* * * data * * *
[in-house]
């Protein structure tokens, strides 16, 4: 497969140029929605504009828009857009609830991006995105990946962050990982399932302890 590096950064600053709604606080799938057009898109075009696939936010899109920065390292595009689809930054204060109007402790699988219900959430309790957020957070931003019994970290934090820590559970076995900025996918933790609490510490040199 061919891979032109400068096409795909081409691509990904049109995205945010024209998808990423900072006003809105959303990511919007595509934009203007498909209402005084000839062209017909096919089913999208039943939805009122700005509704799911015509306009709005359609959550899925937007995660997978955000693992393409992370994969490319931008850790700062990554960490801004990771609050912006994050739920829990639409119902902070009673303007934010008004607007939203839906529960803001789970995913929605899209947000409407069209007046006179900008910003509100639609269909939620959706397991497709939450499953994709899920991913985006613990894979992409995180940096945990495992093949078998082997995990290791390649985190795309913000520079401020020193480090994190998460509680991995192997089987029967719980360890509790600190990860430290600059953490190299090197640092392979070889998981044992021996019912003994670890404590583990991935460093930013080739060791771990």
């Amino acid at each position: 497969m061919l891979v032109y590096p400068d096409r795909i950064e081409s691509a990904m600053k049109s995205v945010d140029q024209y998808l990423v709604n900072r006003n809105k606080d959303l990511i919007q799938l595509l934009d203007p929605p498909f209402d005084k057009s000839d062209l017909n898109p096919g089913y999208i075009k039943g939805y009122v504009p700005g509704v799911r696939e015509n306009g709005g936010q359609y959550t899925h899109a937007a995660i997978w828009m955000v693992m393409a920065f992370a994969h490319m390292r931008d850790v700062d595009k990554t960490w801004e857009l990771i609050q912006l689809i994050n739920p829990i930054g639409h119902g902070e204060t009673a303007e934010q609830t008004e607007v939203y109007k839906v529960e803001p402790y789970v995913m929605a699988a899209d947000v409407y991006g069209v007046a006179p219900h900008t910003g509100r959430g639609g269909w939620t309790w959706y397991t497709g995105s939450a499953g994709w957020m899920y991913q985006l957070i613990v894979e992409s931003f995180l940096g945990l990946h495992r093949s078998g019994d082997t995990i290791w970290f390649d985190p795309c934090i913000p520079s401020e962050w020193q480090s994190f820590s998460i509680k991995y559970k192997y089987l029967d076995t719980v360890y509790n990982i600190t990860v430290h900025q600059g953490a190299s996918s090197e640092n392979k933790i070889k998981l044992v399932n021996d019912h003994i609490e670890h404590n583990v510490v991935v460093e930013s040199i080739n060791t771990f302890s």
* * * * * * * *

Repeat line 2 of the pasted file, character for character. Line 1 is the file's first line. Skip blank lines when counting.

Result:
């Protein structure tokens, strides 16, 4: 497969140029929605504009828009857009609830991006995105990946962050990982399932302890 590096950064600053709604606080799938057009898109075009696939936010899109920065390292595009689809930054204060109007402790699988219900959430309790957020957070931003019994970290934090820590559970076995900025996918933790609490510490040199 061919891979032109400068096409795909081409691509990904049109995205945010024209998808990423900072006003809105959303990511919007595509934009203007498909209402005084000839062209017909096919089913999208039943939805009122700005509704799911015509306009709005359609959550899925937007995660997978955000693992393409992370994969490319931008850790700062990554960490801004990771609050912006994050739920829990639409119902902070009673303007934010008004607007939203839906529960803001789970995913929605899209947000409407069209007046006179900008910003509100639609269909939620959706397991497709939450499953994709899920991913985006613990894979992409995180940096945990495992093949078998082997995990290791390649985190795309913000520079401020020193480090994190998460509680991995192997089987029967719980360890509790600190990860430290600059953490190299090197640092392979070889998981044992021996019912003994670890404590583990991935460093930013080739060791771990």